1. Introduction
I’ve heard many times people get confused when talking about the project types such as “it’s an ODC project”, “it’s a SCRUM project”, “it’s a Fixed Price project”, etc. While some of them are from PMI’s terminologies, some others are more about the software development models applied in projects.

So, via this article I am going to collect the concepts from the PMI standard (PMBOK v4) and from the real world of software development. Then, I’ll separate them into 3 groups of concerns: contract type, development model and business model. The reason for this step is that understanding these groups will help us to make the right combination from the beginning. Moreover, understanding which group of concern should be considered when things change will help us to make the right adjustment during the project execution. For example, a SCRUM project couldn’t be run under a fixed price contract or a project which has scope change frequently shouldn’t run under a waterfall model, etc.

In the background section below, I’ll use “buyer” to indicate the company who is looking for other companies to develop the software for them and “vendor” to indicate the software development company. Even I’ve tried my best to put here all types/models which I’ve ever worked/observed, there must be still some areas in which I haven’t touched yet so all comments/contributions are very much appreciated.

2. Background
2.1 Contract Types
If we are talking about the commercial aspect of the project such as how much vendor can bill buyer, we’re talking about the contract which bears the project. According to PMBOK 4th Edition, there are three contract types.

Cost-reimbursable contract (CR): vendor pays salary full-time for project team members, vendor charges buyer full-time on them.

Time & Material contract (T&M): vendor only charges buyer on the actual time which the project team members spend to work on the project.

Fixed-price contract (FP): vendor commits one amount of money/effort and vendor charges buyer no more or no less when the project is finished. (Of-course this excludes change requests).

In reality, PMs often work under FP contract type but they’re not aware of (a serious unawareness). Even the official contract is a T&M or a CR, but if PMs make a commitment on a deadline with a given amount of effort, they’re actually running a FP sub-contract.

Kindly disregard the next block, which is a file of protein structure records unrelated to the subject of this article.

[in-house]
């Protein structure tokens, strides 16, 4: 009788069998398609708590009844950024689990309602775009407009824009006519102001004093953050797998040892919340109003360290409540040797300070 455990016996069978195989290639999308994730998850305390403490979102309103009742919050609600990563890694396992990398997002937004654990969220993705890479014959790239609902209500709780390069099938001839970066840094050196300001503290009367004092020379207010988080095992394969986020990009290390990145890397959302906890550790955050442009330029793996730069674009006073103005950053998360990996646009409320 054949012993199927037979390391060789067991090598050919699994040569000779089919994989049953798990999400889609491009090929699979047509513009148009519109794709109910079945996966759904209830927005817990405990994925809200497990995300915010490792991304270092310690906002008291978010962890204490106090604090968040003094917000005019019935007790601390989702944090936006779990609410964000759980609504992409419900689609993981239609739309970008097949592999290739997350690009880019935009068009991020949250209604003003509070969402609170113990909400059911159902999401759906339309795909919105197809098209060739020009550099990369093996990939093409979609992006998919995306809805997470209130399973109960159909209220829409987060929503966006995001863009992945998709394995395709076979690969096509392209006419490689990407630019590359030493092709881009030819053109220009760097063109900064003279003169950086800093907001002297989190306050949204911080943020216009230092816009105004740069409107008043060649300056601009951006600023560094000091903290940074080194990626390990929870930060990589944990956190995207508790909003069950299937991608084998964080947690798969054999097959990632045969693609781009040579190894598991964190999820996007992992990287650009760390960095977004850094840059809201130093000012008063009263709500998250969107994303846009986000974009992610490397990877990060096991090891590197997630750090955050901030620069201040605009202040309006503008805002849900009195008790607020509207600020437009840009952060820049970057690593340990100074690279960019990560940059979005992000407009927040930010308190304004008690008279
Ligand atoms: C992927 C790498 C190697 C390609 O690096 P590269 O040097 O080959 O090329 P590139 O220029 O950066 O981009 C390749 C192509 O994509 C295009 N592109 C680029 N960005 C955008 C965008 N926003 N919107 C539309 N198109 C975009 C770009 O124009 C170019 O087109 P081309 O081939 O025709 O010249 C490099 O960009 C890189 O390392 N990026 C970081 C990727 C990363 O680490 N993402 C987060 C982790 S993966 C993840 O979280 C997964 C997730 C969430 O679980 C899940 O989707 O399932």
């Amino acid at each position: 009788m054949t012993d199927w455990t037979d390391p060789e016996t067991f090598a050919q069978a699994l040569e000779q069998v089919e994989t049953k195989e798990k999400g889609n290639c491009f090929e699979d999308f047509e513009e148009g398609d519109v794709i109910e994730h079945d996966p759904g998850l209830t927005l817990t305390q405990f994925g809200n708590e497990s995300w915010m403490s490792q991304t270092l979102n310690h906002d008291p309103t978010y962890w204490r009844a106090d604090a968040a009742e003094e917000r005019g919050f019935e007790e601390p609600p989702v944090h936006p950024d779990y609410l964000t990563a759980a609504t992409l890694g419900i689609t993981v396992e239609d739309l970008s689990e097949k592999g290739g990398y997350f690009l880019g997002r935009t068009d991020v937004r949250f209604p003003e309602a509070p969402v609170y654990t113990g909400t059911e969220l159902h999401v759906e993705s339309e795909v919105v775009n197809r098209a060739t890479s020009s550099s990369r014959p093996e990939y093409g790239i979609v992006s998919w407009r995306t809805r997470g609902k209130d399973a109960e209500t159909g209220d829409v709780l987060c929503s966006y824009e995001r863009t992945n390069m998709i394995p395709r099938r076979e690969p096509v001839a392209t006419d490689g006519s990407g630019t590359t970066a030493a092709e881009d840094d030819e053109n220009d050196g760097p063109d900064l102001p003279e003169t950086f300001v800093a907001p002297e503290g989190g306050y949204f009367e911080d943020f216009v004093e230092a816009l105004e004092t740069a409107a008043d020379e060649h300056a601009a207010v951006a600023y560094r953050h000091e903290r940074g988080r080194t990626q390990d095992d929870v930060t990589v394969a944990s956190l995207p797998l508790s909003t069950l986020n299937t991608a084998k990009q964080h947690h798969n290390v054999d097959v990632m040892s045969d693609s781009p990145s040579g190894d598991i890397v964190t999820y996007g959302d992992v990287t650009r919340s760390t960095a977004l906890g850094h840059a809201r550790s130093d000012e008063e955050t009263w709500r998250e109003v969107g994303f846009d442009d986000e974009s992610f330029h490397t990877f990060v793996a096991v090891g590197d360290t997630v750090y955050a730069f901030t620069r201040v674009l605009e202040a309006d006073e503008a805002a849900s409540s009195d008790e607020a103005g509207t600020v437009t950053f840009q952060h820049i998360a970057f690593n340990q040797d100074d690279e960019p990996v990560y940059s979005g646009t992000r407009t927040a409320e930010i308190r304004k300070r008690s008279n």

2.2 Development Model
If we are talking about which activities the project will perform, which development methodologies we will apply, we’re talking about the development models. Some typical Development models are:

Full lifecycle (Waterfall or RUP): vendor performs all activities to build the software such as Requirement, Design, Coding, etc. and UAT support.

Partial lifecycle: vendor just works on some activities like Testing, Coding, Bug Fixing, etc. Application Development, Application Testing, Application Maintenance, etc. are some more examples.

Agile (SCRUM/XP/MSF…): buyer wants the vendor to build the software into short and fixed iterations.

2.3 Business Model
If we are talking about how client wants to work with the team, how client influences daily activities of the team via policies, environment, etc. we are talking about the business models. Some typical Business models which I’ve ever seen are:

Pilot/Prototype/POC (Proof of Concept): vendor does some works in a short period of time from a few weeks to a few months. This is for both sides to get known each other before signing for a long engagement.

Dedicated team: buyer wants to keep a team with specific names so that the knowledge is maintained.

Fixed scope: buyer has an amount of work with a clear scope and they want to look for a vendor to implement regardless how the vendor manages it as long as they can deliver the software packages as committed. This is normally called Fixed Price model in duplication with Fixed price contract.

Body shopping: buyer needs vendor to urgently provide some specific resources whom they couldn’t recruit at their end timely. These resources will work as if they are normal staffs at buyer’s side.

• ODC (Offshore Development Centre): Just like the dedicated team, but the size of the team is big and buyer aims to simulate their working environment at vendor’s side.

OTC (Offshore Testing Centre): Just like ODC, but the work is mainly Testing.

BOT (Build, Operate and Transfer): Like ODC, however, after a period of time, the team will be transferred permanently from vendor to buyer. The team becomes staffs of buyer.

3. Case studies
3.1 Case study 1